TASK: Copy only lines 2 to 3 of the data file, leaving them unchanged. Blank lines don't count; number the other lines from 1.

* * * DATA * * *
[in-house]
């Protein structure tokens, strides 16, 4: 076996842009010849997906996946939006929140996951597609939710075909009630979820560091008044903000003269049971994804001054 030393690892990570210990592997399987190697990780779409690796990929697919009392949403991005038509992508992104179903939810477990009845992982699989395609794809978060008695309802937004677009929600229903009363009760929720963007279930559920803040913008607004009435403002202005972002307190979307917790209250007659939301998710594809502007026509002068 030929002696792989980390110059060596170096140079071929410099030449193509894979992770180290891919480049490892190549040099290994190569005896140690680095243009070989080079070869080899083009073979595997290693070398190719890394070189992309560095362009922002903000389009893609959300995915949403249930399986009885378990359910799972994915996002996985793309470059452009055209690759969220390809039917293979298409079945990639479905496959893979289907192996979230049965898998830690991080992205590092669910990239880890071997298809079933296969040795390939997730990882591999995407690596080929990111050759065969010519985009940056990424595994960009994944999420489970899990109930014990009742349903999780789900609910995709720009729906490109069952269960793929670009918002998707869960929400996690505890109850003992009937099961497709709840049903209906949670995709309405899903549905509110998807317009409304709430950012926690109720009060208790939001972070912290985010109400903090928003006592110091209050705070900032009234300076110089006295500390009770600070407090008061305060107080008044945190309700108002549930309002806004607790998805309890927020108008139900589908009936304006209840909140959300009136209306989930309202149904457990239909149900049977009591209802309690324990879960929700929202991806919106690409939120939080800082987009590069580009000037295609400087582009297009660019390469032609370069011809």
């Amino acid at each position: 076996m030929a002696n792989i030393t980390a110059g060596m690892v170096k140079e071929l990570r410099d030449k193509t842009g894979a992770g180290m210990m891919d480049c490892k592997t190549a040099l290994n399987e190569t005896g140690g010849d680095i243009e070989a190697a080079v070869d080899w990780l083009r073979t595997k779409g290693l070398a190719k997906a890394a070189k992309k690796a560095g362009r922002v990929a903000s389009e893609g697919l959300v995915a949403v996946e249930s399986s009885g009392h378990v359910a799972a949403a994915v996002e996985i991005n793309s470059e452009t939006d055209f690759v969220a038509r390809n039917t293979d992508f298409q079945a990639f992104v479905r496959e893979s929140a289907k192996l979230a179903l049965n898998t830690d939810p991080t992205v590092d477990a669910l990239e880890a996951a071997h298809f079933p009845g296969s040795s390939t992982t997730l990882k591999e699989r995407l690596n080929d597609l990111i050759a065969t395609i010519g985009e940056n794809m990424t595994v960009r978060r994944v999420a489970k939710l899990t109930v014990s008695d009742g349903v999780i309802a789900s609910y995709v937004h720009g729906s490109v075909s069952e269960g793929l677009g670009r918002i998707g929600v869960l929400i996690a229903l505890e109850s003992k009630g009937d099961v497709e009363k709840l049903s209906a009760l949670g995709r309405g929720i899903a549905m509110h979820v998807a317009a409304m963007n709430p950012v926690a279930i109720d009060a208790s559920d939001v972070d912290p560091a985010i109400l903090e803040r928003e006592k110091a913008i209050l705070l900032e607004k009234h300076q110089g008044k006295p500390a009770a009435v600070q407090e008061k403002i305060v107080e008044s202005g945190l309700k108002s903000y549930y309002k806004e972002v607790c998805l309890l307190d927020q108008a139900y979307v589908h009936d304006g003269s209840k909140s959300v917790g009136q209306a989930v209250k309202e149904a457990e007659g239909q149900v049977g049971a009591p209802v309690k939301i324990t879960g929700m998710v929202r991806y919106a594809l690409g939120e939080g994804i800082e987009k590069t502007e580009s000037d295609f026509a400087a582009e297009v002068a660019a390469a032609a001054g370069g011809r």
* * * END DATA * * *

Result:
């Protein structure tokens, strides 16, 4: 076996842009010849997906996946939006929140996951597609939710075909009630979820560091008044903000003269049971994804001054 030393690892990570210990592997399987190697990780779409690796990929697919009392949403991005038509992508992104179903939810477990009845992982699989395609794809978060008695309802937004677009929600229903009363009760929720963007279930559920803040913008607004009435403002202005972002307190979307917790209250007659939301998710594809502007026509002068 030929002696792989980390110059060596170096140079071929410099030449193509894979992770180290891919480049490892190549040099290994190569005896140690680095243009070989080079070869080899083009073979595997290693070398190719890394070189992309560095362009922002903000389009893609959300995915949403249930399986009885378990359910799972994915996002996985793309470059452009055209690759969220390809039917293979298409079945990639479905496959893979289907192996979230049965898998830690991080992205590092669910990239880890071997298809079933296969040795390939997730990882591999995407690596080929990111050759065969010519985009940056990424595994960009994944999420489970899990109930014990009742349903999780789900609910995709720009729906490109069952269960793929670009918002998707869960929400996690505890109850003992009937099961497709709840049903209906949670995709309405899903549905509110998807317009409304709430950012926690109720009060208790939001972070912290985010109400903090928003006592110091209050705070900032009234300076110089006295500390009770600070407090008061305060107080008044945190309700108002549930309002806004607790998805309890927020108008139900589908009936304006209840909140959300009136209306989930309202149904457990239909149900049977009591209802309690324990879960929700929202991806919106690409939120939080800082987009590069580009000037295609400087582009297009660019390469032609370069011809």
């Amino acid at each position: 076996m030929a002696n792989i030393t980390a110059g060596m690892v170096k140079e071929l990570r410099d030449k193509t842009g894979a992770g180290m210990m891919d480049c490892k592997t190549a040099l290994n399987e190569t005896g140690g010849d680095i243009e070989a190697a080079v070869d080899w990780l083009r073979t595997k779409g290693l070398a190719k997906a890394a070189k992309k690796a560095g362009r922002v990929a903000s389009e893609g697919l959300v995915a949403v996946e249930s399986s009885g009392h378990v359910a799972a949403a994915v996002e996985i991005n793309s470059e452009t939006d055209f690759v969220a038509r390809n039917t293979d992508f298409q079945a990639f992104v479905r496959e893979s929140a289907k192996l979230a179903l049965n898998t830690d939810p991080t992205v590092d477990a669910l990239e880890a996951a071997h298809f079933p009845g296969s040795s390939t992982t997730l990882k591999e699989r995407l690596n080929d597609l990111i050759a065969t395609i010519g985009e940056n794809m990424t595994v960009r978060r994944v999420a489970k939710l899990t109930v014990s008695d009742g349903v999780i309802a789900s609910y995709v937004h720009g729906s490109v075909s069952e269960g793929l677009g670009r918002i998707g929600v869960l929400i996690a229903l505890e109850s003992k009630g009937d099961v497709e009363k709840l049903s209906a009760l949670g995709r309405g929720i899903a549905m509110h979820v998807a317009a409304m963007n709430p950012v926690a279930i109720d009060a208790s559920d939001v972070d912290p560091a985010i109400l903090e803040r928003e006592k110091a913008i209050l705070l900032e607004k009234h300076q110089g008044k006295p500390a009770a009435v600070q407090e008061k403002i305060v107080e008044s202005g945190l309700k108002s903000y549930y309002k806004e972002v607790c998805l309890l307190d927020q108008a139900y979307v589908h009936d304006g003269s209840k909140s959300v917790g009136q209306a989930v209250k309202e149904a457990e007659g239909q149900v049977g049971a009591p209802v309690k939301i324990t879960g929700m998710v929202r991806y919106a594809l690409g939120e939080g994804i800082e987009k590069t502007e580009s000037d295609f026509a400087a582009e297009v002068a660019a390469a032609a001054g370069g011809r």